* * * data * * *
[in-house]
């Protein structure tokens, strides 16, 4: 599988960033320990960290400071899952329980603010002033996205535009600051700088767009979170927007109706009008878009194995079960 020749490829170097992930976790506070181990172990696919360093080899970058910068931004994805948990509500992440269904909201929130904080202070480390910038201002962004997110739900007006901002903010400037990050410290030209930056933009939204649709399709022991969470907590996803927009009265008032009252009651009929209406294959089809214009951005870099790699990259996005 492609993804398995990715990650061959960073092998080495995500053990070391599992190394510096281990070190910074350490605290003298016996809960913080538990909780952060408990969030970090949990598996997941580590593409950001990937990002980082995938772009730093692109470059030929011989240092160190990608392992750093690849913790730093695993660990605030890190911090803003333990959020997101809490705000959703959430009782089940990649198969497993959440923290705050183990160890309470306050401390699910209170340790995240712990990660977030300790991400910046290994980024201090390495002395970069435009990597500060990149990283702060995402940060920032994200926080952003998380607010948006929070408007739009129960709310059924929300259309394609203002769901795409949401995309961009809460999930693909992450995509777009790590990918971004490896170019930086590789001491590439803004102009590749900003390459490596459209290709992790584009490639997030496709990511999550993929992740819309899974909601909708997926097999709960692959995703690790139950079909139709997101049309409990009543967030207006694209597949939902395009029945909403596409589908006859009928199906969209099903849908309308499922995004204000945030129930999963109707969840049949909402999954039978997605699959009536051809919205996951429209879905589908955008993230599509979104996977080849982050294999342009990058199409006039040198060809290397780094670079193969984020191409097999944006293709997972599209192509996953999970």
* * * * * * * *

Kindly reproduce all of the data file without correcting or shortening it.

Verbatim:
[in-house]
């Protein structure tokens, strides 16, 4: 599988960033320990960290400071899952329980603010002033996205535009600051700088767009979170927007109706009008878009194995079960 020749490829170097992930976790506070181990172990696919360093080899970058910068931004994805948990509500992440269904909201929130904080202070480390910038201002962004997110739900007006901002903010400037990050410290030209930056933009939204649709399709022991969470907590996803927009009265008032009252009651009929209406294959089809214009951005870099790699990259996005 492609993804398995990715990650061959960073092998080495995500053990070391599992190394510096281990070190910074350490605290003298016996809960913080538990909780952060408990969030970090949990598996997941580590593409950001990937990002980082995938772009730093692109470059030929011989240092160190990608392992750093690849913790730093695993660990605030890190911090803003333990959020997101809490705000959703959430009782089940990649198969497993959440923290705050183990160890309470306050401390699910209170340790995240712990990660977030300790991400910046290994980024201090390495002395970069435009990597500060990149990283702060995402940060920032994200926080952003998380607010948006929070408007739009129960709310059924929300259309394609203002769901795409949401995309961009809460999930693909992450995509777009790590990918971004490896170019930086590789001491590439803004102009590749900003390459490596459209290709992790584009490639997030496709990511999550993929992740819309899974909601909708997926097999709960692959995703690790139950079909139709997101049309409990009543967030207006694209597949939902395009029945909403596409589908006859009928199906969209099903849908309308499922995004204000945030129930999963109707969840049949909402999954039978997605699959009536051809919205996951429209879905589908955008993230599509979104996977080849982050294999342009990058199409006039040198060809290397780094670079193969984020191409097999944006293709997972599209192509996953999970």